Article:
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    Investor Protection, Firm Informational Problems, Big N...
    research summary posted September 16, 2015 by Jennifer M Mueller-Phillips, tagged 11.0 Audit Quality and Quality Control, 11.11 Impact of Firm and External Inspection Programs, 15.0 International Matters 
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    Title:
    Investor Protection, Firm Informational Problems, Big N Auditors, and Cost of Debt around the World.
    Practical Implications:

    This study shows that Big N auditors are more effective in reducing the cost of debt in countries with strong investor protection. In particular, the authors find that high-quality auditors are perceived by creditors as providing higher-quality audits in strong investor protection countries other than the U.S., including the U.K. and Canada. The study has implications for policy makers because it suggests that auditors (and, perhaps, auditing standards) may not be effective in weak investor regimes. High-quality auditors may be less effective in performing a governance role without the support of a strong investor protection regime. 

    Citation:

    Gul, F. A., G. S. Zhou, and X. K. Zhu. 2013. Investor Protection, Firm Informational Problems, Big N Auditors, and Cost of Debt around the World. Auditing: A Journal of Practice & Theory 32 (3): 1-30.

    Keywords:
    audit quality, cost of debt, information asymmetry, informational problems, investor problems
    Purpose of the Study:

    In this paper, the authors first confirm that auditor quality reduces the cost of debt across countries. Next, they examine (1) the joint effect of investor protection and auditor quality on the cost of debt across countries, and (2) whether informational quality affects this relationship. The authors investigate the question of whether, in an international setting, firms with more informational problems are more likely to benefit from high-quality auditors and/or strong investor protection than firms with fewer informational problems.

    The authors are motivated to examine these issues because of four factors.

    • First, although prior studies using U.S. data have documented a link between the choice of Big N auditors and lower cost of debt, these findings have focused on the U.S., where auditors are exposed to high levels of litigation risks. It is unclear whether the relationship holds in jurisdictions with low litigation risks.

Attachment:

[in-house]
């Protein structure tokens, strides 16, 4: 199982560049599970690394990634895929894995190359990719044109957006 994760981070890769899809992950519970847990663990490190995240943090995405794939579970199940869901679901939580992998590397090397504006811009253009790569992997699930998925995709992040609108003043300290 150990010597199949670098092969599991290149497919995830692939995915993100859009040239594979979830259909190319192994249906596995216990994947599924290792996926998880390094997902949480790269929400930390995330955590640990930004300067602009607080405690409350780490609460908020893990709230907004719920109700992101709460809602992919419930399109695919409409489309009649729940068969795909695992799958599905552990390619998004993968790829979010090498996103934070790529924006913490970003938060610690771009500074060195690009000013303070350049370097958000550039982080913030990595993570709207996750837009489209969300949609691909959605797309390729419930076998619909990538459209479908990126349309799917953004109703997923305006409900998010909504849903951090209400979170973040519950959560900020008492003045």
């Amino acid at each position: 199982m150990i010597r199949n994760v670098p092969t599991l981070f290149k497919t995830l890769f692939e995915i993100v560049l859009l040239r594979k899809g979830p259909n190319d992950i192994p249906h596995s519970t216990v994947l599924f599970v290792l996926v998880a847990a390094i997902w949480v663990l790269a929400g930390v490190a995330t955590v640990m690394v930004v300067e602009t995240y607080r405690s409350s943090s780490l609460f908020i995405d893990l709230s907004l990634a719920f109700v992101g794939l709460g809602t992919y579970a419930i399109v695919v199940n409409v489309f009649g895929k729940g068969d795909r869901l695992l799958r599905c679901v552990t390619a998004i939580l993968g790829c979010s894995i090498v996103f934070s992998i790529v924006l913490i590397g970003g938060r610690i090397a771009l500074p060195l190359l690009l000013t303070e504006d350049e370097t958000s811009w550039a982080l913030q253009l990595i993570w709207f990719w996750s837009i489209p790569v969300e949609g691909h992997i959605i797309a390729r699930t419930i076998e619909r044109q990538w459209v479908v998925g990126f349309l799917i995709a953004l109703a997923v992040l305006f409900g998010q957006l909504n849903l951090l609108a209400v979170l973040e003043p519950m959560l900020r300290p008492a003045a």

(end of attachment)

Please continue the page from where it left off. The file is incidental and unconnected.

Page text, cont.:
• Second, there are competing views of the relationship between the effectiveness of Big N auditors and countrywide governance regimes in international settings.
    • Third, prior international studies on the role of auditor quality have not recognized that firms with higher levels of informational problems may benefit more from auditor quality and/or stronger investor protection than do firms with lower levels of informational problems.
    • The final motivation for the study lies in the importance of debt in corporate financing for firms across countries.
    Design/Method/ Approach:

    The auditor and financial data are obtained from the Compustat Global Industrial and Commercial file. The data on analysts are obtained from the Institutional Brokers’ Estimate System (I/B/E/S). The investor protection data are extracted from LLSV and LLS. The other macroeconomic data are collected from the World Bank. There are 96,396 observations from 30 countries for the period from 1994 to 2006.

    Findings:
    • The results show that firms with Big N auditors are significantly and negatively associated with the cost of debt. 
    • Big N auditors play a role in reducing a firm’s cost of debt across all countries.
    • The results show that the relationship between Big N auditors and the cost of debt is stronger in stricter investor protection regimes.
    • The authors find that firms with higher informational problems benefit more from high-quality auditors in terms of lower cost of debt in stronger investor protection countries.
    • The results suggest that in weaker investor protection countries, creditors seem to price firms’ information asymmetry problems in the cost of debt, and Big N auditors do not seem to play an effective role in reducing debt-monitoring costs.
    Category:
    Audit Quality & Quality Control, International Matters
    Sub-category:
    Impact of Firm & External Inspection Programs